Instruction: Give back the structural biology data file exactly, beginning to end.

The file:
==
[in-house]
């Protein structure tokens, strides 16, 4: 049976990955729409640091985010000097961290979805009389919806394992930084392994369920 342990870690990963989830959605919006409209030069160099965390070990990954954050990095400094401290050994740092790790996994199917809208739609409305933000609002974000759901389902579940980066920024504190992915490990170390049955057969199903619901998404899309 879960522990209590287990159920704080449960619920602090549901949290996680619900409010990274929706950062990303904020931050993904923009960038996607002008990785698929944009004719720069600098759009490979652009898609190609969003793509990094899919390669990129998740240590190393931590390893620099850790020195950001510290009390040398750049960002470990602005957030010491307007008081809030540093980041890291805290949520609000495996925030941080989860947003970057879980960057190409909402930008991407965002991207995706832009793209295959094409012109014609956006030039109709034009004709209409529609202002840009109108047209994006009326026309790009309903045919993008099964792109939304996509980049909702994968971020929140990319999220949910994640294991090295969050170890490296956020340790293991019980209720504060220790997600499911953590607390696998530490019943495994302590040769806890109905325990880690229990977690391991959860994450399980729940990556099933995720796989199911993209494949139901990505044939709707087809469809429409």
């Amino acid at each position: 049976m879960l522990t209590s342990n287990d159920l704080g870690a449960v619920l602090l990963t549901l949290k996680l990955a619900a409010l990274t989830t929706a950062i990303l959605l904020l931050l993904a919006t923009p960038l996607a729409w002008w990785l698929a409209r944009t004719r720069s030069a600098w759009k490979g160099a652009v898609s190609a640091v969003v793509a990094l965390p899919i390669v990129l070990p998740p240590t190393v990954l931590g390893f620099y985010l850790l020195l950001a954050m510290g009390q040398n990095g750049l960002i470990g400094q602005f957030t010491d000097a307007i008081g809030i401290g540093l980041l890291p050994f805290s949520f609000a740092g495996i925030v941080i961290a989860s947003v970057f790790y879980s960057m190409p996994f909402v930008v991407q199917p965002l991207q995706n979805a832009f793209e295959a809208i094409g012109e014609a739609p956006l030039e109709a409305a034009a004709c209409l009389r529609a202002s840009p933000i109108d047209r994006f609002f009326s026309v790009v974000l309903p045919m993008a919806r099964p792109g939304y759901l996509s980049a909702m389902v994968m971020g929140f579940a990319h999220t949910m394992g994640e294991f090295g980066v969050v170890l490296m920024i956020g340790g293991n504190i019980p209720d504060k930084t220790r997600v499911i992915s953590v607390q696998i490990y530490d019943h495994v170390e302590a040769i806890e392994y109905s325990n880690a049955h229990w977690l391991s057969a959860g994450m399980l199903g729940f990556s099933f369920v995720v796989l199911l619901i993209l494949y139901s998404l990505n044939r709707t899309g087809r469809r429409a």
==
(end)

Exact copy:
[in-house]
């Protein structure tokens, strides 16, 4: 049976990955729409640091985010000097961290979805009389919806394992930084392994369920 342990870690990963989830959605919006409209030069160099965390070990990954954050990095400094401290050994740092790790996994199917809208739609409305933000609002974000759901389902579940980066920024504190992915490990170390049955057969199903619901998404899309 879960522990209590287990159920704080449960619920602090549901949290996680619900409010990274929706950062990303904020931050993904923009960038996607002008990785698929944009004719720069600098759009490979652009898609190609969003793509990094899919390669990129998740240590190393931590390893620099850790020195950001510290009390040398750049960002470990602005957030010491307007008081809030540093980041890291805290949520609000495996925030941080989860947003970057879980960057190409909402930008991407965002991207995706832009793209295959094409012109014609956006030039109709034009004709209409529609202002840009109108047209994006009326026309790009309903045919993008099964792109939304996509980049909702994968971020929140990319999220949910994640294991090295969050170890490296956020340790293991019980209720504060220790997600499911953590607390696998530490019943495994302590040769806890109905325990880690229990977690391991959860994450399980729940990556099933995720796989199911993209494949139901990505044939709707087809469809429409």
């Amino acid at each position: 049976m879960l522990t209590s342990n287990d159920l704080g870690a449960v619920l602090l990963t549901l949290k996680l990955a619900a409010l990274t989830t929706a950062i990303l959605l904020l931050l993904a919006t923009p960038l996607a729409w002008w990785l698929a409209r944009t004719r720069s030069a600098w759009k490979g160099a652009v898609s190609a640091v969003v793509a990094l965390p899919i390669v990129l070990p998740p240590t190393v990954l931590g390893f620099y985010l850790l020195l950001a954050m510290g009390q040398n990095g750049l960002i470990g400094q602005f957030t010491d000097a307007i008081g809030i401290g540093l980041l890291p050994f805290s949520f609000a740092g495996i925030v941080i961290a989860s947003v970057f790790y879980s960057m190409p996994f909402v930008v991407q199917p965002l991207q995706n979805a832009f793209e295959a809208i094409g012109e014609a739609p956006l030039e109709a409305a034009a004709c209409l009389r529609a202002s840009p933000i109108d047209r994006f609002f009326s026309v790009v974000l309903p045919m993008a919806r099964p792109g939304y759901l996509s980049a909702m389902v994968m971020g929140f579940a990319h999220t949910m394992g994640e294991f090295g980066v969050v170890l490296m920024i956020g340790g293991n504190i019980p209720d504060k930084t220790r997600v499911i992915s953590v607390q696998i490990y530490d019943h495994v170390e302590a040769i806890e392994y109905s325990n880690a049955h229990w977690l391991s057969a959860g994450m399980l199903g729940f990556s099933f369920v995720v796989l199911l619901i993209l494949y139901s998404l990505n044939r709707t899309g087809r469809r429409a």